Instruments
  Ostomy Algorithm. The Ostomy Algorithm is designed to help the healthcare provider make evidence-based decisions for managing a fecal or urinary stoma. When used appropriately, the expected outcomes of the algorithm include:

  • Selection of a pouching system that provides secure, predictable comfortable wear time;
  • Maintenance of intact peristomal skin;
  • Effective prevention, identification, and management of commonly identified peristomal complications;
  • Effective identification and management of commonly identified stoma complications.

  The Ostomy Algorithm is comprised of 11 assessments critical to achieving the previously stated outcomes (see Table 2). For example, in Assessment 1 (Type of Ostomy), the user is asked to identify whether the patient has a colostomy, urostomy, or ileostomy. The steps or choices within each assessment were developed over several years (beginning in 2007) by WOCN experts following extensive literature review, including best practice documents published by professional societies. By May 2009, the Ostomy Algorithm was ready for content validation.

  Ostomy Algorithm Questionnaire. To test the structure and processing of the Ostomy Algorithm, statements rating content validity of critical components and subcomponents of the algorithm were developed. For example, participants were presented with the statement, “Relevance/importance in assessing patient’s stoma type in choosing a pouch type” (ie, drainable, closed end, and urostomy) and asked to rate level of agreement with the relevance (importance on a scale of 1 to 4 where 1 = Not relevant/Not important and 4 = Very relevant/very important). The resultant validation questionnaire was 30 statements to which participants responded using the previously described rating scale process described by Lynn and modified by Colwell and Beitz. The questionnaire also allowed for open-ended, write-in comments about algorithm components and/or the overall process. Comments were mandatory if a rating of 1 or 2 was given. Participants were asked to consider adding comments regarding omissions, suggestions for improved clarity/succinctness/importance, and possible alternatives.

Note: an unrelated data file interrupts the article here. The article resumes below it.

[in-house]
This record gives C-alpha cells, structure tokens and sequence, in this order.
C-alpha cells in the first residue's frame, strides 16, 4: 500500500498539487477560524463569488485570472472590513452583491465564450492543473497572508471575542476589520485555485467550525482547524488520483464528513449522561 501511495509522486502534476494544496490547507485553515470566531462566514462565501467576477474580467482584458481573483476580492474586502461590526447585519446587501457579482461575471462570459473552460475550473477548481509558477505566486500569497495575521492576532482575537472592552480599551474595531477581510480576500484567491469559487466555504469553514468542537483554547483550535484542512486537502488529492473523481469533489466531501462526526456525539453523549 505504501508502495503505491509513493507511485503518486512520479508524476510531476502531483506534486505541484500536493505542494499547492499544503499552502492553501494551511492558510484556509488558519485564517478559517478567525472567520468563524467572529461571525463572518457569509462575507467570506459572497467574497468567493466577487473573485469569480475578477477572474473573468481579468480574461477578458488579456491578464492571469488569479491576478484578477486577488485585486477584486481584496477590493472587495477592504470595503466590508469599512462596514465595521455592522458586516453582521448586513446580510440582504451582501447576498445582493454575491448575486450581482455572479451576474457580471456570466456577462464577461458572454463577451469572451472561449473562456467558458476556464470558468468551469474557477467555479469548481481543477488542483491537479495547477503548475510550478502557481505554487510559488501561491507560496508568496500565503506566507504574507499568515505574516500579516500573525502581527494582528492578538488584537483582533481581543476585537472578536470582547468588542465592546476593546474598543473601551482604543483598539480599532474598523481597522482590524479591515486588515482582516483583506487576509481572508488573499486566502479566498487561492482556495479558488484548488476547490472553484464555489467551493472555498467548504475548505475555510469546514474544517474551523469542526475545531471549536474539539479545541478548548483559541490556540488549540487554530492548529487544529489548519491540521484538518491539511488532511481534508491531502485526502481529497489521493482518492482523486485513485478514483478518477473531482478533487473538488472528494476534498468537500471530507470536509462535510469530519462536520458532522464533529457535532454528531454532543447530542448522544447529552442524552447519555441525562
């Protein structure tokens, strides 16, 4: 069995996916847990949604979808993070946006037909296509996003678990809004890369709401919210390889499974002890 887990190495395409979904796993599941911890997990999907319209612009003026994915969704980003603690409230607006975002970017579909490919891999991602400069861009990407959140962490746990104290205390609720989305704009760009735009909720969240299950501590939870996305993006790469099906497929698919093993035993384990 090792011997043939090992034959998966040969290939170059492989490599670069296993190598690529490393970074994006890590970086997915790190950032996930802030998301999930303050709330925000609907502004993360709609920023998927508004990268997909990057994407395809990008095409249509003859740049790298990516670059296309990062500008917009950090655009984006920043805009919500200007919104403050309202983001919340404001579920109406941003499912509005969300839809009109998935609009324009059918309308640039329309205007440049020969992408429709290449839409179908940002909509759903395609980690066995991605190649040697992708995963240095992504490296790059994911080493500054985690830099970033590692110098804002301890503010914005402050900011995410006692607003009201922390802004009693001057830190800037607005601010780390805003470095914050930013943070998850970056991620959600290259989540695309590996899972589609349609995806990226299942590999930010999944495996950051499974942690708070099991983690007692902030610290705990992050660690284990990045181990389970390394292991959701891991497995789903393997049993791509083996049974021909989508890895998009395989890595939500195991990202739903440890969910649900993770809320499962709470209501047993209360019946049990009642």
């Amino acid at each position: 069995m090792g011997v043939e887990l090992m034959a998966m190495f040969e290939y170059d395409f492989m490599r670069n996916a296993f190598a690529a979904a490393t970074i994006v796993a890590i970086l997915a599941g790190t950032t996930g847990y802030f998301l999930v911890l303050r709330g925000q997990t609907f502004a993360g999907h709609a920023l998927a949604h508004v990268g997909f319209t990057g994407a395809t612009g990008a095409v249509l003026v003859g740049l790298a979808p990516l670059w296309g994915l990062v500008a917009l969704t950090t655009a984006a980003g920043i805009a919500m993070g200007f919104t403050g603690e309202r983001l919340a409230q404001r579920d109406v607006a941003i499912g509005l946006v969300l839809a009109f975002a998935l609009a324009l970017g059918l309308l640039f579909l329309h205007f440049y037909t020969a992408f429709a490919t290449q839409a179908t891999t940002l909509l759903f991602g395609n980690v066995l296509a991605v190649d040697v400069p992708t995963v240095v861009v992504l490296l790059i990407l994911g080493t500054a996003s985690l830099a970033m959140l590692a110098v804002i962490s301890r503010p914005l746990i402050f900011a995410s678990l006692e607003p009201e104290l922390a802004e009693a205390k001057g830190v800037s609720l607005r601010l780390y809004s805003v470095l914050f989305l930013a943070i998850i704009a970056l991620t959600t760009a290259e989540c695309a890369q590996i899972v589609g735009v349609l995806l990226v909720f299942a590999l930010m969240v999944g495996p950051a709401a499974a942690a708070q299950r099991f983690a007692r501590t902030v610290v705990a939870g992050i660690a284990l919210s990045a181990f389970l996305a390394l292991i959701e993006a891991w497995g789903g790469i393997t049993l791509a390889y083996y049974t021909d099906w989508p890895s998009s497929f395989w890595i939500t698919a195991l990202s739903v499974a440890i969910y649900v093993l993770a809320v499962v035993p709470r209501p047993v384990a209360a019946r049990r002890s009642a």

Procedure. ConvaTec Inc. acquired the services of an independent survey firm to place the Ostomy Algorithm survey into an online format in June 2009. Recruitment emails were sent out to email addresses of the WOCN Society and to WOCNs on the company’s email list. In addition, recruitment postcard mailers were sent out to persons on the WOCN Society list. Participants also were recruited via direct calling methods following the email blast and postcard mailers. Once eligibility was verified and the potential participant agreed to participate following complete disclosure of the study purpose, participants’ email addresses were collected and participants were sent a link to take the online survey.

  Participants viewed screenshots that place an individual assessment of the algorithm and corresponding management options side-by-side for review. Then, participants were asked to read and answer (rate) each assessment component and its associated management option. The survey took approximately 25 minutes to complete. Each participant received $30.00.